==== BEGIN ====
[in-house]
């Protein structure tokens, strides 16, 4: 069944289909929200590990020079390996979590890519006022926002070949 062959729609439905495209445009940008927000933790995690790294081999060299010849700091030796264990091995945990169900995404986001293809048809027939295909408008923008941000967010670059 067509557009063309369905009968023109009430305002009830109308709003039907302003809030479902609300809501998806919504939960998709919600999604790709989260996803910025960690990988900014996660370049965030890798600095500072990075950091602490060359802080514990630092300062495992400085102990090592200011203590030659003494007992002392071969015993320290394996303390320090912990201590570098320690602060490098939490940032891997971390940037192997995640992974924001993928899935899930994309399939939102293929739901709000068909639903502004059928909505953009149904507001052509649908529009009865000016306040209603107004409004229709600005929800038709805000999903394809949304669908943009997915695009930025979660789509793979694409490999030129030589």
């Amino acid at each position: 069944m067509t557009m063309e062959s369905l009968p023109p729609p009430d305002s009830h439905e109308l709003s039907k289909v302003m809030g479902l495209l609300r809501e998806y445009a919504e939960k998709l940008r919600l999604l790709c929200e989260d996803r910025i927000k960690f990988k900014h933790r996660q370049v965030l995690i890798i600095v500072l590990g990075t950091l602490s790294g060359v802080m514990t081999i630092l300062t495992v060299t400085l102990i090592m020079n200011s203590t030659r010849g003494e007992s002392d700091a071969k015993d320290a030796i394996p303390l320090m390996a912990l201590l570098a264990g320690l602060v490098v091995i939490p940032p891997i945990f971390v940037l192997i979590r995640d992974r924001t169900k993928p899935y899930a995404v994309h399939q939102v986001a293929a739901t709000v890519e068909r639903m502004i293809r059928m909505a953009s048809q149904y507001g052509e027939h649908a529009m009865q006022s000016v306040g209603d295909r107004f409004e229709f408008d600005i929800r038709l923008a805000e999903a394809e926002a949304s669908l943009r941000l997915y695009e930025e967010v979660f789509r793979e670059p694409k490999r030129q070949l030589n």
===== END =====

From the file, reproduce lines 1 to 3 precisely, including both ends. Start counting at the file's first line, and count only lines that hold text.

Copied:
[in-house]
């Protein structure tokens, strides 16, 4: 069944289909929200590990020079390996979590890519006022926002070949 062959729609439905495209445009940008927000933790995690790294081999060299010849700091030796264990091995945990169900995404986001293809048809027939295909408008923008941000967010670059 067509557009063309369905009968023109009430305002009830109308709003039907302003809030479902609300809501998806919504939960998709919600999604790709989260996803910025960690990988900014996660370049965030890798600095500072990075950091602490060359802080514990630092300062495992400085102990090592200011203590030659003494007992002392071969015993320290394996303390320090912990201590570098320690602060490098939490940032891997971390940037192997995640992974924001993928899935899930994309399939939102293929739901709000068909639903502004059928909505953009149904507001052509649908529009009865000016306040209603107004409004229709600005929800038709805000999903394809949304669908943009997915695009930025979660789509793979694409490999030129030589």
């Amino acid at each position: 069944m067509t557009m063309e062959s369905l009968p023109p729609p009430d305002s009830h439905e109308l709003s039907k289909v302003m809030g479902l495209l609300r809501e998806y445009a919504e939960k998709l940008r919600l999604l790709c929200e989260d996803r910025i927000k960690f990988k900014h933790r996660q370049v965030l995690i890798i600095v500072l590990g990075t950091l602490s790294g060359v802080m514990t081999i630092l300062t495992v060299t400085l102990i090592m020079n200011s203590t030659r010849g003494e007992s002392d700091a071969k015993d320290a030796i394996p303390l320090m390996a912990l201590l570098a264990g320690l602060v490098v091995i939490p940032p891997i945990f971390v940037l192997i979590r995640d992974r924001t169900k993928p899935y899930a995404v994309h399939q939102v986001a293929a739901t709000v890519e068909r639903m502004i293809r059928m909505a953009s048809q149904y507001g052509e027939h649908a529009m009865q006022s000016v306040g209603d295909r107004f409004e229709f408008d600005i929800r038709l923008a805000e999903a394809e926002a949304s669908l943009r941000l997915y695009e930025e967010v979660f789509r793979e670059p694409k490999r030129q070949l030589n």